Shipping Cakes

Decorating By vkane Updated 24 Aug 2008 , 5:24am by BlakesCakes

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vkane Posted 24 Aug 2008 , 4:42am
post #1 of 4

This is a two part question:

1) What are the pros and cons to freezing a cake?

2) What is the best way to ship a cake?

Here's my situation:

A good friend of mine is getting married in November and has asked me to do her cakes..........yes that's plural.......she wants a small two-tiered cake at each table, along with a three-tiered regular wedding cake. The glitch is that she lives on the other side of the country!

I could work this one of two ways, but I'm not sure which is best. Should I travel prior to the wedding and bake/freeze on site? This would mean having to rely on other people's equipment, which may be disastrous, not to mention time consuming. Or should I utilize the massive ovens where I'm currently working and get it all done in one shot, then overnight the cakes to my friends place, then have her freeze them upon arrival. I plan to do all of the decorating on-site a few days before the wedding.

Are there any major drawbacks to freezing cakes? I know there are conflicting opinions about this, so I'm curious about what everyone's thoughts are. In my experience, I've never had a problem with the taste of the cake after freezing. In fact, sometimes I swear it makes the cake moister!! freeze, or not to freeze?
And what's the best way to handle long-distance baking?

3 replies
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BlakesCakes Posted 24 Aug 2008 , 5:06am
post #2 of 4

If you're going to ship undecorated cake layers, freezing them will help with the boxing and packing.

I flew from Cleveland to Las Vegas with 6 cakes. I baked them, let them cool, wrapped them in saran, froze them, boxed them individually, wrapped the boxes in foil, put them in a carry on suitcase, and off we went.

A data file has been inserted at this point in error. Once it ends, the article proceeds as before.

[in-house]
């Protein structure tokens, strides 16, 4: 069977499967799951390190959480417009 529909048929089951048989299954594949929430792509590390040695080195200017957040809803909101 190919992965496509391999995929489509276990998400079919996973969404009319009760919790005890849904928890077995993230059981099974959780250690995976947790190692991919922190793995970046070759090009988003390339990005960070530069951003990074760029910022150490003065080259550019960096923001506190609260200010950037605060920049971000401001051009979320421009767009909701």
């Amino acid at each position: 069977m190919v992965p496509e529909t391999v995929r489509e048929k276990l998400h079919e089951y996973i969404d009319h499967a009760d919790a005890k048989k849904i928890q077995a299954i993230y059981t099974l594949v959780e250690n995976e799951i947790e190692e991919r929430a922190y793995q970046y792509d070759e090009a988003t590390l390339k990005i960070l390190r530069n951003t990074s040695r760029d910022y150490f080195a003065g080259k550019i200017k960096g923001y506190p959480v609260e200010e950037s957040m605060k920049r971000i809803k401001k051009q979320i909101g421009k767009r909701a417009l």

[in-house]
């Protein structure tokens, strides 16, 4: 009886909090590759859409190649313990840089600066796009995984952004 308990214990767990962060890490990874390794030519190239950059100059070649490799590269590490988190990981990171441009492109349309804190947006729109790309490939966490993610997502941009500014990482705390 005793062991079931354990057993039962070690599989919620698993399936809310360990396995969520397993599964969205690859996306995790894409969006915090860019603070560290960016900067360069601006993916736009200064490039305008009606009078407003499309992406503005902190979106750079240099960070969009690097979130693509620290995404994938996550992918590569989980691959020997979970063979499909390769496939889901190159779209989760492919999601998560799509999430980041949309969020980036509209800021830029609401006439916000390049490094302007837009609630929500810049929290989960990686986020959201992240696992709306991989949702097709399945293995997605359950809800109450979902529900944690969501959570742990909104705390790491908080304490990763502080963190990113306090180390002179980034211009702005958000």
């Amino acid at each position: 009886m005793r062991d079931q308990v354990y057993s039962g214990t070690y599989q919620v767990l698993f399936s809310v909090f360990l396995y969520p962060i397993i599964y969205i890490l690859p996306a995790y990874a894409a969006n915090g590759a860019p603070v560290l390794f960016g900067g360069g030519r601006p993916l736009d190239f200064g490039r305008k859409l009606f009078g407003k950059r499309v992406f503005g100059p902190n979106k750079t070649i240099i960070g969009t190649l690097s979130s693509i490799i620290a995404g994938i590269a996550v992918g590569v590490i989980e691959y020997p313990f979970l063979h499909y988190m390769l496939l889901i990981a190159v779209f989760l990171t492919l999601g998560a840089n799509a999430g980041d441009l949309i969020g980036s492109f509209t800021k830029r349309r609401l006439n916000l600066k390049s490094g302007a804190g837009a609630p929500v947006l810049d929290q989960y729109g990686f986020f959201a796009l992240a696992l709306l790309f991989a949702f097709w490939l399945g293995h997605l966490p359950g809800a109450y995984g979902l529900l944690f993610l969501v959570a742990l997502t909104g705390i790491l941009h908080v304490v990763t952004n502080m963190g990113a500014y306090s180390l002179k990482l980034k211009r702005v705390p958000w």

Boxing well is your biggest issue. My layers were 2" tall squares (14, 10, 6). My DH made custom boxes for each layer, so 6 boxes in all. Each box held one cake layer sandwiched between 3/16th inch foamcore boards. It may have been overkill, but even if one of us dropped the suitcase, we knew that the cakes couldn't budge. Since I put each tier on it's own board, anyway, I really only had 3 extra boards in the end (and wound up needing to adapt one to support the topper, anyway!).

There's going to be a lot of expense involved here, but if it were me, I'd probably carry-on what I could without paying extra $ to the airline, and then I'd send each LAYER ahead of me (next day delivery) in it's own box (that way if there's a mailing problem, I don't lose everything).

Let us know how it all works out!

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vkane Posted 24 Aug 2008 , 5:15am
post #3 of 4

You raise an interesting point........I wonder if it would be cheaper to "pack" a couple extra suitcases with the cakes, and bring them with me, as opposed to shipping them separately. I think the airlines charge $25 to $50 for each additional bag up to 50 lbs., but that is way cheaper than what the USPS would charge. Hmmmm........

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BlakesCakes Posted 24 Aug 2008 , 5:24am
post #4 of 4

I fly a lot and often sit just in front of the wing with a good view of the way the luggage is being handled icon_eek.gif

That said, I wouldn't ship cakes in a suitcase for routine luggage handling for all the tea in China. That gorilla in the Samsonite commercial is extremely gentle compared to what I see baggage handlers doing to bags, boxes, etc.

Colette Peters has told me that she uses Continental Airlines cargo shipping service for decorated cakes, but I believe that's very expensive.


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